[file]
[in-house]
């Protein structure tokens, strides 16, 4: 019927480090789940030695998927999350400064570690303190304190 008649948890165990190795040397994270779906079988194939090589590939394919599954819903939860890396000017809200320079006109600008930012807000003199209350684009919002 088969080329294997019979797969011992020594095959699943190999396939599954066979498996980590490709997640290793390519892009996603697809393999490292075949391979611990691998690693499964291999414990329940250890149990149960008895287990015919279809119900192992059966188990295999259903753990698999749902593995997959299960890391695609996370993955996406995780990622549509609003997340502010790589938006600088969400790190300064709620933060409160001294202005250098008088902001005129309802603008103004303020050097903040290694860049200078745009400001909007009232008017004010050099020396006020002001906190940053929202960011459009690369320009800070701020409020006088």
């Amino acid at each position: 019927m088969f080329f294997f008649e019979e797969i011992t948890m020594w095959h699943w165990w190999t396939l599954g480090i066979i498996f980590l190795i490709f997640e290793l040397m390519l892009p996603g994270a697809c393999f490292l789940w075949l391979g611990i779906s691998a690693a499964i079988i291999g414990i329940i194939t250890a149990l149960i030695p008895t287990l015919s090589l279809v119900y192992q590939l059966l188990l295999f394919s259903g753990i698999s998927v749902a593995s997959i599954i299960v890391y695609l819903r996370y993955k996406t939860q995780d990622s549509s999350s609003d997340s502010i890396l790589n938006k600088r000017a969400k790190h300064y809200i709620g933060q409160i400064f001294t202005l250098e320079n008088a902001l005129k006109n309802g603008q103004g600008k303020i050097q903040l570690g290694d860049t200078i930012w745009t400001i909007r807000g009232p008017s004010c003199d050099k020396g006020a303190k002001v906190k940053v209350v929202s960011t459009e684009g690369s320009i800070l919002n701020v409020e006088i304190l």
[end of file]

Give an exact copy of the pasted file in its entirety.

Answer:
[in-house]
């Protein structure tokens, strides 16, 4: 019927480090789940030695998927999350400064570690303190304190 008649948890165990190795040397994270779906079988194939090589590939394919599954819903939860890396000017809200320079006109600008930012807000003199209350684009919002 088969080329294997019979797969011992020594095959699943190999396939599954066979498996980590490709997640290793390519892009996603697809393999490292075949391979611990691998690693499964291999414990329940250890149990149960008895287990015919279809119900192992059966188990295999259903753990698999749902593995997959299960890391695609996370993955996406995780990622549509609003997340502010790589938006600088969400790190300064709620933060409160001294202005250098008088902001005129309802603008103004303020050097903040290694860049200078745009400001909007009232008017004010050099020396006020002001906190940053929202960011459009690369320009800070701020409020006088």
């Amino acid at each position: 019927m088969f080329f294997f008649e019979e797969i011992t948890m020594w095959h699943w165990w190999t396939l599954g480090i066979i498996f980590l190795i490709f997640e290793l040397m390519l892009p996603g994270a697809c393999f490292l789940w075949l391979g611990i779906s691998a690693a499964i079988i291999g414990i329940i194939t250890a149990l149960i030695p008895t287990l015919s090589l279809v119900y192992q590939l059966l188990l295999f394919s259903g753990i698999s998927v749902a593995s997959i599954i299960v890391y695609l819903r996370y993955k996406t939860q995780d990622s549509s999350s609003d997340s502010i890396l790589n938006k600088r000017a969400k790190h300064y809200i709620g933060q409160i400064f001294t202005l250098e320079n008088a902001l005129k006109n309802g603008q103004g600008k303020i050097q903040l570690g290694d860049t200078i930012w745009t400001i909007r807000g009232p008017s004010c003199d050099k020396g006020a303190k002001v906190k940053v209350v929202s960011t459009e684009g690369s320009i800070l919002n701020v409020e006088i304190l």